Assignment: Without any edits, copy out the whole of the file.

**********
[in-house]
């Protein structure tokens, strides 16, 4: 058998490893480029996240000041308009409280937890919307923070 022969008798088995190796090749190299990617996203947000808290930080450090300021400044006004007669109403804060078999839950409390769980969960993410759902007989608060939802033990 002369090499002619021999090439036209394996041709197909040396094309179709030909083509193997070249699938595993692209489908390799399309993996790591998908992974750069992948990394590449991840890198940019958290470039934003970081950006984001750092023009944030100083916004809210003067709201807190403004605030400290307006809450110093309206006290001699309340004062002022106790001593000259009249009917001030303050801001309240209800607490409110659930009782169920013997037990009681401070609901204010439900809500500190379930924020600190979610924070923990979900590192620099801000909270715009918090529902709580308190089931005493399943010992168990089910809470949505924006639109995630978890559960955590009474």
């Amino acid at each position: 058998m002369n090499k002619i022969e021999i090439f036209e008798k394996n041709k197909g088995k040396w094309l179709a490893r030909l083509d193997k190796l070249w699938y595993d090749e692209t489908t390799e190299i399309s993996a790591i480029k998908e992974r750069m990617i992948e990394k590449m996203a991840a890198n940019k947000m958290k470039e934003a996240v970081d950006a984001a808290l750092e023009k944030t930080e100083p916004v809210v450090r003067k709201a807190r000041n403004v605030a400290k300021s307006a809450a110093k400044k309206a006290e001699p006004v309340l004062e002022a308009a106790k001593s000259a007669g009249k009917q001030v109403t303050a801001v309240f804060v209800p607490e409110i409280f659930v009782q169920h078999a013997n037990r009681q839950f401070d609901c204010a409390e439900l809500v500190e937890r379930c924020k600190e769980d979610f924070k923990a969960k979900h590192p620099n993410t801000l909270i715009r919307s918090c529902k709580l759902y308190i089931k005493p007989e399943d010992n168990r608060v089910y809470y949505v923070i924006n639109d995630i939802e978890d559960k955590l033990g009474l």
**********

[in-house]
């Protein structure tokens, strides 16, 4: 058998490893480029996240000041308009409280937890919307923070 022969008798088995190796090749190299990617996203947000808290930080450090300021400044006004007669109403804060078999839950409390769980969960993410759902007989608060939802033990 002369090499002619021999090439036209394996041709197909040396094309179709030909083509193997070249699938595993692209489908390799399309993996790591998908992974750069992948990394590449991840890198940019958290470039934003970081950006984001750092023009944030100083916004809210003067709201807190403004605030400290307006809450110093309206006290001699309340004062002022106790001593000259009249009917001030303050801001309240209800607490409110659930009782169920013997037990009681401070609901204010439900809500500190379930924020600190979610924070923990979900590192620099801000909270715009918090529902709580308190089931005493399943010992168990089910809470949505924006639109995630978890559960955590009474």
């Amino acid at each position: 058998m002369n090499k002619i022969e021999i090439f036209e008798k394996n041709k197909g088995k040396w094309l179709a490893r030909l083509d193997k190796l070249w699938y595993d090749e692209t489908t390799e190299i399309s993996a790591i480029k998908e992974r750069m990617i992948e990394k590449m996203a991840a890198n940019k947000m958290k470039e934003a996240v970081d950006a984001a808290l750092e023009k944030t930080e100083p916004v809210v450090r003067k709201a807190r000041n403004v605030a400290k300021s307006a809450a110093k400044k309206a006290e001699p006004v309340l004062e002022a308009a106790k001593s000259a007669g009249k009917q001030v109403t303050a801001v309240f804060v209800p607490e409110i409280f659930v009782q169920h078999a013997n037990r009681q839950f401070d609901c204010a409390e439900l809500v500190e937890r379930c924020k600190e769980d979610f924070k923990a969960k979900h590192p620099n993410t801000l909270i715009r919307s918090c529902k709580l759902y308190i089931k005493p007989e399943d010992n168990r608060v089910y809470y949505v923070i924006n639109d995630i939802e978890d559960k955590l033990g009474l």